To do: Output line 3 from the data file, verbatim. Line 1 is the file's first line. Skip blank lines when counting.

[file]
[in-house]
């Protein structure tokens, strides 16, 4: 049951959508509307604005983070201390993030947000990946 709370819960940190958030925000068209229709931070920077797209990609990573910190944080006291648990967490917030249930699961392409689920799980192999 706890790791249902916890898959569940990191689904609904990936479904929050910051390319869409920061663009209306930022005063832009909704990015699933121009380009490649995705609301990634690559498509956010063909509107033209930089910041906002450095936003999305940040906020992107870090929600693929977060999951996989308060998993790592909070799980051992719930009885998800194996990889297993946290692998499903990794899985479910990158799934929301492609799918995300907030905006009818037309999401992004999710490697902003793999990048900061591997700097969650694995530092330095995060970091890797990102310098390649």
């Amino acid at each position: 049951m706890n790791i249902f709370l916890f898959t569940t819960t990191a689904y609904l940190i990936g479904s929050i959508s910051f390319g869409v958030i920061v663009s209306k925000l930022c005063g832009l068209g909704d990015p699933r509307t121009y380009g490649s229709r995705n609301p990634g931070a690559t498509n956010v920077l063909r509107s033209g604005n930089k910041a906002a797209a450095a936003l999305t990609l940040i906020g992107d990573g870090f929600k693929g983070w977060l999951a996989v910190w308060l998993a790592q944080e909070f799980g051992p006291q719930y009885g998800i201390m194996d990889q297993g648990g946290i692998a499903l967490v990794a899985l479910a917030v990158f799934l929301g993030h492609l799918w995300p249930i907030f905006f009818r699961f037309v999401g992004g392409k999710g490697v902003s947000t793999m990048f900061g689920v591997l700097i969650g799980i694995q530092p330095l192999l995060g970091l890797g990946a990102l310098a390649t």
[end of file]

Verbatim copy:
């Amino acid at each position: 049951m706890n790791i249902f709370l916890f898959t569940t819960t990191a689904y609904l940190i990936g479904s929050i959508s910051f390319g869409v958030i920061v663009s209306k925000l930022c005063g832009l068209g909704d990015p699933r509307t121009y380009g490649s229709r995705n609301p990634g931070a690559t498509n956010v920077l063909r509107s033209g604005n930089k910041a906002a797209a450095a936003l999305t990609l940040i906020g992107d990573g870090f929600k693929g983070w977060l999951a996989v910190w308060l998993a790592q944080e909070f799980g051992p006291q719930y009885g998800i201390m194996d990889q297993g648990g946290i692998a499903l967490v990794a899985l479910a917030v990158f799934l929301g993030h492609l799918w995300p249930i907030f905006f009818r699961f037309v999401g992004g392409k999710g490697v902003s947000t793999m990048f900061g689920v591997l700097i969650g799980i694995q530092p330095l192999l995060g970091l890797g990946a990102l310098a390649t």